Monday, November 27, 2017

Shared spaces

The video above from Vox is about a particular type of shared spaces, in this case, intersections where signs and traffic signals have been removed, and paving changed, to make a more freeflowing public space. Auckland has very different shared space solutions, based on streets being shared rather than intersections. Both can work, and have worked—but they are a radical change.

The video talks about the problems people with disabilities, the visually impaired in particular, can face when trying to cross shared spaces. Auckland’s shared spaces have raised bumps to help visually impaired people manage, something that is also put at conventional crosswalks, so they’re familiar to people in Auckland.

I have to admit that when the idea was first proposed around 2004 I thought it was insane. I was sure that people would be run over all the time, and cars would crash into stuff. I was wrong. As a rule, shared spaces tend to be much safer than conventional streets and crossings because, as the video also notes, the visual cues are much different and drivers slow down a lot and drive more carefully, and pedestrians pay more attention.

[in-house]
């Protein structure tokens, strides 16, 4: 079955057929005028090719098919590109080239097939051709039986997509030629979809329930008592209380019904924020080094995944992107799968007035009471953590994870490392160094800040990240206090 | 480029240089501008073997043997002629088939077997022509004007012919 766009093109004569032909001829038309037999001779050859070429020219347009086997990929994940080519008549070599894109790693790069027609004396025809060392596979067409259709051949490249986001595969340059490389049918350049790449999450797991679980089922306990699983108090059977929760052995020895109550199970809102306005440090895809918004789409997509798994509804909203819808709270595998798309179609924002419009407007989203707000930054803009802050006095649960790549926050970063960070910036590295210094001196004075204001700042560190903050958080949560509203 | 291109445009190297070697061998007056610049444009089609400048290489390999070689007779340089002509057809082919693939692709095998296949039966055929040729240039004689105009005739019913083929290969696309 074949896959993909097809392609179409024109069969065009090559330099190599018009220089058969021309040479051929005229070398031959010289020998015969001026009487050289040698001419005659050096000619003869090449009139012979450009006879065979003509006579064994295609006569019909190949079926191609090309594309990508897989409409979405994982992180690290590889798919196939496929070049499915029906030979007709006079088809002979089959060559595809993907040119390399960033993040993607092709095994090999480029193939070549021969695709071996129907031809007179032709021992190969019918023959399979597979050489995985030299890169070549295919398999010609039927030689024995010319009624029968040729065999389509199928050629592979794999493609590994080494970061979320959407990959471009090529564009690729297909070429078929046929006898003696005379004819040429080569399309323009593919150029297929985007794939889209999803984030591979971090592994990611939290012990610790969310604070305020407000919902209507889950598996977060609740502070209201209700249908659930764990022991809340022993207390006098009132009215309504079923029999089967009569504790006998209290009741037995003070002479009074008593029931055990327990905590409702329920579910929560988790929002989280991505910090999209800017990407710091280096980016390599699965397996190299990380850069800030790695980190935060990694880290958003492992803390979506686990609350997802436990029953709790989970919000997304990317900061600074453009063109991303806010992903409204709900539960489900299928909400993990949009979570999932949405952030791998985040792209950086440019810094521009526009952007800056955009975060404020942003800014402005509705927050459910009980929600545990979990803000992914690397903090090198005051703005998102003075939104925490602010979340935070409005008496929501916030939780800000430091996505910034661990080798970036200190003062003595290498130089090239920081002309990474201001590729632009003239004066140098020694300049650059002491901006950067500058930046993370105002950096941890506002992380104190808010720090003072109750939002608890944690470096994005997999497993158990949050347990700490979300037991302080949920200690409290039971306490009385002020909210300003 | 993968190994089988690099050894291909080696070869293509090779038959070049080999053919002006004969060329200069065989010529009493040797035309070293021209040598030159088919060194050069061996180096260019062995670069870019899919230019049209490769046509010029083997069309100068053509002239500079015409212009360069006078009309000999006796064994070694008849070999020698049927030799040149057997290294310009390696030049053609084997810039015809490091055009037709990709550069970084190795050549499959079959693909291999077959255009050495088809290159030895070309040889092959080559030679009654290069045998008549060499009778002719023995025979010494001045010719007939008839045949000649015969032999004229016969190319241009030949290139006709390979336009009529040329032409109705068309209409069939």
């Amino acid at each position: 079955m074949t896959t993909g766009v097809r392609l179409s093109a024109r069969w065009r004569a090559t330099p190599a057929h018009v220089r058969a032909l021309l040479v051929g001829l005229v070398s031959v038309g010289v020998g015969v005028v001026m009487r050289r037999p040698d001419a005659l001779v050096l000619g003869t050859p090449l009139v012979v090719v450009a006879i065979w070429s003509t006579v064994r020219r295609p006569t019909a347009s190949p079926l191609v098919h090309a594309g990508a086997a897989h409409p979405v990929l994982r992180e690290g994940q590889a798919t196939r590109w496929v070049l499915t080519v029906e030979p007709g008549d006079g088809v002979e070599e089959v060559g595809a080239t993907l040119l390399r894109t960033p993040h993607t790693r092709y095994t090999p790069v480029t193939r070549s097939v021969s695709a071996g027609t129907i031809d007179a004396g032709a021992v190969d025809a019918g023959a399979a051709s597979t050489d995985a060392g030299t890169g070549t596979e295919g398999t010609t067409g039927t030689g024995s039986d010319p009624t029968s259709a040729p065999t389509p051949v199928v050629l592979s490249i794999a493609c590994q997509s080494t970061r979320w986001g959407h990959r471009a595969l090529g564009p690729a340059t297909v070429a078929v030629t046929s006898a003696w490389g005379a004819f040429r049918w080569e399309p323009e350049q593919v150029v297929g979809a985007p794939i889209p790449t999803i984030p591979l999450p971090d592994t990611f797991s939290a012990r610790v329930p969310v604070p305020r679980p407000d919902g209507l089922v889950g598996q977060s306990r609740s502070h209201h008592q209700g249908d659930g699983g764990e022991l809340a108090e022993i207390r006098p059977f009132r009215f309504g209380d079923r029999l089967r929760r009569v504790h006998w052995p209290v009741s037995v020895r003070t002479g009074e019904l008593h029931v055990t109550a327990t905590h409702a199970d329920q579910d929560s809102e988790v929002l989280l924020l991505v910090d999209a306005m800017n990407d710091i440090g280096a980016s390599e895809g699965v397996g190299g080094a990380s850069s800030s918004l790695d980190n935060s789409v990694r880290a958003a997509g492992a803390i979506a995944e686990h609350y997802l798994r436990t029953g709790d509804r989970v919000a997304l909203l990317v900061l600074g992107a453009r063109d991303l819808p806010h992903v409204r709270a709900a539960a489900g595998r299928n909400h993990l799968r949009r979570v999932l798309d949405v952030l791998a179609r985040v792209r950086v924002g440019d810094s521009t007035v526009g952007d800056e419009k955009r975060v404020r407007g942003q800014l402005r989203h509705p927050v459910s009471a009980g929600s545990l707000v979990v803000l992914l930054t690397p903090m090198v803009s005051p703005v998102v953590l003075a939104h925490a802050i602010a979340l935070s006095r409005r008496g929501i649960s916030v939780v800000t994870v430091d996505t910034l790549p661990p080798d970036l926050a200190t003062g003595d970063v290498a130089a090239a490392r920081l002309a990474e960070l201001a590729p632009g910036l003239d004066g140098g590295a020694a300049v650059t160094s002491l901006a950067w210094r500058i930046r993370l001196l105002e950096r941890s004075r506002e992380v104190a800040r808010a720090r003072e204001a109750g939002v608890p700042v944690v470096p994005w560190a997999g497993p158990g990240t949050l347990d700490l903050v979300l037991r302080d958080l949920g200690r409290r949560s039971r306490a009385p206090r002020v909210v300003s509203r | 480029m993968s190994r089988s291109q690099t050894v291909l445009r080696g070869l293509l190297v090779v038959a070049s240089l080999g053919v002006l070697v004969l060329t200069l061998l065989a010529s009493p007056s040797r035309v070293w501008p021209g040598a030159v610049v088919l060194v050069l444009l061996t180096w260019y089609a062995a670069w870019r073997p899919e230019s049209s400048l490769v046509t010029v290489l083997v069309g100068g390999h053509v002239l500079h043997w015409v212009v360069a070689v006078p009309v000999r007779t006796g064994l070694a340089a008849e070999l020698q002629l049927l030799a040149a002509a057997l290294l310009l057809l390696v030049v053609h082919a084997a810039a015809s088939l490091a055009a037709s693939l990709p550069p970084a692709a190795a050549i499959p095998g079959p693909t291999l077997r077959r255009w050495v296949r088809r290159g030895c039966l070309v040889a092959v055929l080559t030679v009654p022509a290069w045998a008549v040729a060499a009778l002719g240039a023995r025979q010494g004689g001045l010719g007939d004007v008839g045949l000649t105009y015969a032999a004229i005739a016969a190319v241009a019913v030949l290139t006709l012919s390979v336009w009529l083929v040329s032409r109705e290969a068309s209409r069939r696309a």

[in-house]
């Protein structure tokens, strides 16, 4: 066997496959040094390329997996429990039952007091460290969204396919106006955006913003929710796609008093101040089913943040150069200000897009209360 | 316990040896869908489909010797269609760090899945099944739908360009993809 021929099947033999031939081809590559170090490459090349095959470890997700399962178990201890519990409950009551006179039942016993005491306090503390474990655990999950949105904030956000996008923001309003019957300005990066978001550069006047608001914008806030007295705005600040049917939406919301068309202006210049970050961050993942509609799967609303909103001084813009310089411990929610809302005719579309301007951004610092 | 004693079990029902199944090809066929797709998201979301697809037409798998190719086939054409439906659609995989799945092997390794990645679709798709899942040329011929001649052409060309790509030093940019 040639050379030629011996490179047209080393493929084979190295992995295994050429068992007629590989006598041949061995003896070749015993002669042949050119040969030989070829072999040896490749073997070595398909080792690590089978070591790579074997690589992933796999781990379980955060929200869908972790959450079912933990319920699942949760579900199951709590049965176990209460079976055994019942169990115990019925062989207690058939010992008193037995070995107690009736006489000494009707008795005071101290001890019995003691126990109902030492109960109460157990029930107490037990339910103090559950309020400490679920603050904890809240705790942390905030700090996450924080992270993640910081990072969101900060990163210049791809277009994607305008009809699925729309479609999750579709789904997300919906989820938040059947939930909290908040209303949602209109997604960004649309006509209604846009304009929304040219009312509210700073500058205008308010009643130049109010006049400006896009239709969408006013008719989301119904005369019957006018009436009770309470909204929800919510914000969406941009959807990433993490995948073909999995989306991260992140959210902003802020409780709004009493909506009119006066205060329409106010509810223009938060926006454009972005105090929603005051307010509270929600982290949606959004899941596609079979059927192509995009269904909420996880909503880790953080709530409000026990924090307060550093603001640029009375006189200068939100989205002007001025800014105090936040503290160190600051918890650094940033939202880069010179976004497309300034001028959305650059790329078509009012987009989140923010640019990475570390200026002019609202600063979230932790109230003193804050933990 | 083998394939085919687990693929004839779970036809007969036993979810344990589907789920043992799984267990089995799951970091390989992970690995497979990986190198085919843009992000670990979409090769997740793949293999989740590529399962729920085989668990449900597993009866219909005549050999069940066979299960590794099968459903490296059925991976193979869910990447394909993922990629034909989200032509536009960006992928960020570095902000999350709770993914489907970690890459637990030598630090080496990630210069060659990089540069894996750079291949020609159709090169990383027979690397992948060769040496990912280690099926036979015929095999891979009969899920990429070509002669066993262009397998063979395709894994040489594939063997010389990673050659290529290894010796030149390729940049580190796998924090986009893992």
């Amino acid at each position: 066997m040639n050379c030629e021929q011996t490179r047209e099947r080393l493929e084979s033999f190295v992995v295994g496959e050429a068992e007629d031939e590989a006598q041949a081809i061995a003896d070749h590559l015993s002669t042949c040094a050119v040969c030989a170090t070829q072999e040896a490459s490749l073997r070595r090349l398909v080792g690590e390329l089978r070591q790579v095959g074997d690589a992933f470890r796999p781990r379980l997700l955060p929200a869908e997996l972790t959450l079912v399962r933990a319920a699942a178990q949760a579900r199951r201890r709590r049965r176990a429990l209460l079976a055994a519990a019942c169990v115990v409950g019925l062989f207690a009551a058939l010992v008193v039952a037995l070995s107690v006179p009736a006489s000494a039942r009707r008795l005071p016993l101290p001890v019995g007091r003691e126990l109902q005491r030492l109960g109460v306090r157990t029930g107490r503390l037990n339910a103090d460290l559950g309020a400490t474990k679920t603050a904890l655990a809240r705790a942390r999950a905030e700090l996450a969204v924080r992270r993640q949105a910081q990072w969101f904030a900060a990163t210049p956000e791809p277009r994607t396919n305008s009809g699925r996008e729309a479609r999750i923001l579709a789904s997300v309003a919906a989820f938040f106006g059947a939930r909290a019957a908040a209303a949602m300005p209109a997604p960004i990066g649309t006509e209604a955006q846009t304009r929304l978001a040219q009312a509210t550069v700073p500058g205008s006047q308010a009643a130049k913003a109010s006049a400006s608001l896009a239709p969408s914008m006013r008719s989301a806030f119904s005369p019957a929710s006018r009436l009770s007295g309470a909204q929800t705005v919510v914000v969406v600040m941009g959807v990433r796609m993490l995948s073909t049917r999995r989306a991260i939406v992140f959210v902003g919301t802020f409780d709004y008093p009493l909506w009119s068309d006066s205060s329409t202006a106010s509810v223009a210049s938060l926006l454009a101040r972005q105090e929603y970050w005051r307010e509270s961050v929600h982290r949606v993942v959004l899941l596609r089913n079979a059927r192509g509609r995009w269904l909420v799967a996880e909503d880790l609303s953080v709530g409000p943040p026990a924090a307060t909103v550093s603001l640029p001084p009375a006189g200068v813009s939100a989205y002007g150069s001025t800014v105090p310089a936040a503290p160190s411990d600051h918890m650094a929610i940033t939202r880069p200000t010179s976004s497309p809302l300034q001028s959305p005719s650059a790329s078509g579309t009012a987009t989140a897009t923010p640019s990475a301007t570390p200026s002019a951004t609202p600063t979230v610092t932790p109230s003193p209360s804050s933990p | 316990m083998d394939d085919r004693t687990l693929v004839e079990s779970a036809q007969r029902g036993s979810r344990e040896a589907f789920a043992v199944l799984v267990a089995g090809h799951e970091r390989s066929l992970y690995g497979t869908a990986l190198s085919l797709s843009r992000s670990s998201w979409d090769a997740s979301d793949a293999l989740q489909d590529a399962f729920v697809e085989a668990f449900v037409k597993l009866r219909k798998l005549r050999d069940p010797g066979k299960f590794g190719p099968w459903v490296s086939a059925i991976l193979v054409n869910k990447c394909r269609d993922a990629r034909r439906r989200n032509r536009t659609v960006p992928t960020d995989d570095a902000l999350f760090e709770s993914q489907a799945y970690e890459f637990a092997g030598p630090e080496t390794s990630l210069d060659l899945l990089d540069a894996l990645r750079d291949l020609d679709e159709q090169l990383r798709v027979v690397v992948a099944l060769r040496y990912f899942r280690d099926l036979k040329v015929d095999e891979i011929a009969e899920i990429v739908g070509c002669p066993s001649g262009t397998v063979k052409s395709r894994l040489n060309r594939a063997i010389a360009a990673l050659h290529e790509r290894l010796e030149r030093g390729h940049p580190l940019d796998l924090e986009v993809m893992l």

I think shared spaces are something that definitely takes some getting used to, but I also think they’re very much worth it in the right places. I also think that it’s funny how the way things used to be long ago are actually better suited to the modern world than the systems we developed for it.

At any rate, I really like the shared spaces in Auckland, and I’d never want them to revert back.

Lunch at the Atrium – my post from January about a trip to Elliott Street, a particularly nice shared space.
B&W photo challenge: Day four of seven – My photo in the post from earlier this month was taken on Elliott Street. I was actually sitting down on a bench and enjoying the plaza-like feel of the shared space at the time.


rogerogreen said...

I notice no US examples. Traffic is a zero-sum event here. The traffic circles they've installed are treacherous for pedestrians and bicyclists.

Arthur Schenck (AmeriNZ) said...

Interesting. If your traffic circles are anything like our roundabouts, I'm surprised they don't work well there, because they work very well here. For pedestrians, there are crossings on the streets entering the roundabout. Cyclists follow the same road rules, including give way rules, as cars. However, cyclists are always at the mercy of drivers, some of whom are seemingly deliberately aggressive toward cyclists. But there, it's how heavy traffic is more than how an intersection is controlled.

rogerogreen said...

Some drivers are hostile to bikes. Bikes don't always follow the rules too, as I've recently noted. And pedestrians, especially those with devices in their hands, are just waiting to be hit.

Arthur Schenck (AmeriNZ) said...

One factor that makes it all work here is thay we're used to it. Plus shared spaces ore only streets, not intersections. So far,

rogerogreen said...

One of the reasons driverless cars are not expected to work in NYC for at least 20 years involves the unpredictability of pedestrians and bicyclists.